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Discussion in 'Mathematics' started by Tandy, Sep 28, 2016.

  1. Tandy

    Tandy New commenter

    In my article in TES today, I have highlighted and debunked some of the most common misconceptions about mastery I hear as I visit schools.

    I would love to hear from others about how mastery is being (mis)defined in your school.
    bevdex and Vince_Ulam like this.
  2. Ezioclone

    Ezioclone New commenter

    Hi Tandy.
    I'm not sure I agree with your main point here (which seems to be that you are very concerned at how the 'mastery' programme is actually being adopted/implemented in school).

    Whilst I'm sure you've heard all those things said, I suspect that many of them are just quick one-liners given by busy teachers to particularly emphasise the change(s) they've made in their teaching - and that what they are actually doing in practice is far more nuanced than the statements themselves.
    If you'd *seen* evidence of it being poorly/wrongly implemented in classrooms, then that would be very much more concerning, and I think there's a real danger that by being quite so critical you won't focus on the really key bits to correct/improve.

    Say the quote about 'we're only teaching place value in the first term of Year 7'. It might sound concerning, but the teacher might include in that teaching a wide range of 'using and applying' that concept (e.g. rounding; perimeters and areas and measurements, together with suitable roundings; significant figs,...). What they (might) be trying to emphasise is that throughout the first term, the prime concept their developing and attempting to master are operations related to place-value.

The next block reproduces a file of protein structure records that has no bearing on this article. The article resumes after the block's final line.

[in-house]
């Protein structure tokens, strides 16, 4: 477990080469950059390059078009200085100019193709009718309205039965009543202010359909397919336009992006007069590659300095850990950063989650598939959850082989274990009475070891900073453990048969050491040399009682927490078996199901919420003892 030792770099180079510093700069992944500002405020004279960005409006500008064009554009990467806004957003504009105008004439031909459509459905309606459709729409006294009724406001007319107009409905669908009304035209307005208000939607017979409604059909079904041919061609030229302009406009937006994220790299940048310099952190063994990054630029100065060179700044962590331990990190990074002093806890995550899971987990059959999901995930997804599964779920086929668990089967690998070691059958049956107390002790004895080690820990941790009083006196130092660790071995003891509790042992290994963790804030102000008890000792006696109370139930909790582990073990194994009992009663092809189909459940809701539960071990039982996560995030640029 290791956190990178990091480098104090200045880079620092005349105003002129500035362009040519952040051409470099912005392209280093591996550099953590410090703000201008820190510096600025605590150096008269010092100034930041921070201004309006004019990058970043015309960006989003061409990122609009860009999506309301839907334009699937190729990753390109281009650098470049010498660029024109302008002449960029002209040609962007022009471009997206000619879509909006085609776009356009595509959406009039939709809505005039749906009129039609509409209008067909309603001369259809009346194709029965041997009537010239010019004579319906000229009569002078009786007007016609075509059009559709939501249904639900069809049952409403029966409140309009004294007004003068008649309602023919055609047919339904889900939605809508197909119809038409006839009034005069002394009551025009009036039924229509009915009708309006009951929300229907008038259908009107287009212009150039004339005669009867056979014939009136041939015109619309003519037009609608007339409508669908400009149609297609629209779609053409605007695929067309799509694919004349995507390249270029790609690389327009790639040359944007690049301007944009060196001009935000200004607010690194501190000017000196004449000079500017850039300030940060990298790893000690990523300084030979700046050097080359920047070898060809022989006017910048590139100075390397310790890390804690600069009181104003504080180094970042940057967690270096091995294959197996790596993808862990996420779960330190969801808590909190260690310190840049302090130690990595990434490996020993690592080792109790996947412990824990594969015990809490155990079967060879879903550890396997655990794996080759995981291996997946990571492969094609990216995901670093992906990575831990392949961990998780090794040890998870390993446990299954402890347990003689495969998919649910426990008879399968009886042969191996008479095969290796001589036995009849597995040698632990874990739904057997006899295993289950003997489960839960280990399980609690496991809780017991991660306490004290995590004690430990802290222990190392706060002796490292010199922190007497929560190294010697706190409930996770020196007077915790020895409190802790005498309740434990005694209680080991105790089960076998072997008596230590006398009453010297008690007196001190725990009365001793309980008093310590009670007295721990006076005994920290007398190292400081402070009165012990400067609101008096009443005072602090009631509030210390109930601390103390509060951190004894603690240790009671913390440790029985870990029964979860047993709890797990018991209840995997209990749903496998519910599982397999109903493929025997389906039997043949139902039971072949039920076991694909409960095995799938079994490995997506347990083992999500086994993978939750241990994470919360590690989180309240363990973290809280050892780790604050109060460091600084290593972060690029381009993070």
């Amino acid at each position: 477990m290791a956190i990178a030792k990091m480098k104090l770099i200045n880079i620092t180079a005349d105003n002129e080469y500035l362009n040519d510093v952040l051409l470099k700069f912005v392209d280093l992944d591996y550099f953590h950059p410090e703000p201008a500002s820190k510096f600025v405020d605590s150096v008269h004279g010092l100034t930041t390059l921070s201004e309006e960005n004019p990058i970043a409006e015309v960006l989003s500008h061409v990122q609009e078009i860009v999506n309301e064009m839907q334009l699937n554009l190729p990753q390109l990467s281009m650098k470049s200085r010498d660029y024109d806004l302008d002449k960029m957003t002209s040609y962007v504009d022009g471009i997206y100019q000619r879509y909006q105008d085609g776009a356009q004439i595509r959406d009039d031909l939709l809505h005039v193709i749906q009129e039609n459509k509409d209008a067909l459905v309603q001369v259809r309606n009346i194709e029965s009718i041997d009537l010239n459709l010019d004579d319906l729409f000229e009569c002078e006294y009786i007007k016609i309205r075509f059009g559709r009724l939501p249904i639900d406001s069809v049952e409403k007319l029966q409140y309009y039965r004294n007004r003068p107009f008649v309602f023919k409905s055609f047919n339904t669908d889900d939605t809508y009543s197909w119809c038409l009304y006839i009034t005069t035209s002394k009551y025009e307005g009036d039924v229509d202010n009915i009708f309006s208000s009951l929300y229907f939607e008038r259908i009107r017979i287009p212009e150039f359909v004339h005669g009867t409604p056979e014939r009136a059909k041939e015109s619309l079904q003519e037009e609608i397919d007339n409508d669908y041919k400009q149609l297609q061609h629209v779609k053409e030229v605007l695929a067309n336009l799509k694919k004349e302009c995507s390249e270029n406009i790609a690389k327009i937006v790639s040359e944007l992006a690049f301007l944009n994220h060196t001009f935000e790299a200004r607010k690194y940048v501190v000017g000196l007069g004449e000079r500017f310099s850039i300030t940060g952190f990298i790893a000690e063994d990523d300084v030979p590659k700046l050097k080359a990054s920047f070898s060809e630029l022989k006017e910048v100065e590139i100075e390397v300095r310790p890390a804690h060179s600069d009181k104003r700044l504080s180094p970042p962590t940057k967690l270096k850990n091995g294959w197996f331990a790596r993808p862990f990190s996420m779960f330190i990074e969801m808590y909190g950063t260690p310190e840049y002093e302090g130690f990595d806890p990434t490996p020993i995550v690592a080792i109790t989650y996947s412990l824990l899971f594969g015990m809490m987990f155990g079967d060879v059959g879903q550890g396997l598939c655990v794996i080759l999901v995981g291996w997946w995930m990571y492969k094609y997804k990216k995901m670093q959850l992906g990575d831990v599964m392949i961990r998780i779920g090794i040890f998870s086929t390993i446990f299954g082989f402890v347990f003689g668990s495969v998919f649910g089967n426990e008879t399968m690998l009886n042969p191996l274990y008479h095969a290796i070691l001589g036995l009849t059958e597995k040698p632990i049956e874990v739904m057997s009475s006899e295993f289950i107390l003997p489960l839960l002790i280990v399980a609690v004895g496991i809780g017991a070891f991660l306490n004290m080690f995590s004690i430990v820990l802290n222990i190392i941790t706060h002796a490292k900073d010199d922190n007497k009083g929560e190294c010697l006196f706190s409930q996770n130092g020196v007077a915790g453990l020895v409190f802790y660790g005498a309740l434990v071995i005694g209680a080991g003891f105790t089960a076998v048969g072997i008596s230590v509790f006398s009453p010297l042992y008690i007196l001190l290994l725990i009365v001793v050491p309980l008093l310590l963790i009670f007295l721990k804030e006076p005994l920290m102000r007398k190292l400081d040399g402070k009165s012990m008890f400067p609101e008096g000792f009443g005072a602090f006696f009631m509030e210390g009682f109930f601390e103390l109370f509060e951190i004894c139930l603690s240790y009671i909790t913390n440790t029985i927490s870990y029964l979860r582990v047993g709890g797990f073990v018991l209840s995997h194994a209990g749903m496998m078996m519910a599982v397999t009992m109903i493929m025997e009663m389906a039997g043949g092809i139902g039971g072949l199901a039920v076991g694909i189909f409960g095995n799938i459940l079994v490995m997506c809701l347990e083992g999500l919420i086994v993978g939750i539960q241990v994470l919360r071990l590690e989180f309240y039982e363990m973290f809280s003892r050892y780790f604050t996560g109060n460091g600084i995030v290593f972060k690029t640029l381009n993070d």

Or, say the quote 'We have mastery indicator questions, which show when a child has mastered a concept”. Of course there's no finite set of questions that can really assure of mastery, but I think the quote is reflecting the fact that teachers are attempting to routinely include more challenging/diverse questions which test students' ability to apply knowledge. Of course this has always been a feature of good teaching, but its an area where UK teaching has been weak and it's good its being improved (albeit, sometimes, by prescribed questions written by HoDs etc.).

    I think what you've heard is lots of lazy language rather than widespread poor practice.

    I do agree with you that it's hugely frustrating to see old, well-proven ideas re-badged/re-branded as 'new', but that's a far wider problem than mastery in maths.

    Are you trying to make the programme better, or criticise it to destruction and then re-promote it properly?
  3. Tandy

    Tandy New commenter

    The blog was really a shorthand for the exceptionally bad practice, under the banner of mastery, that I have been seeing for quite some time now in schools across the country. I'm wouldn't have written it if I'd just heard a few people say silly things.

    If you are interested in what mastery really is, then you might like to read my other blog Teaching for Mastery.

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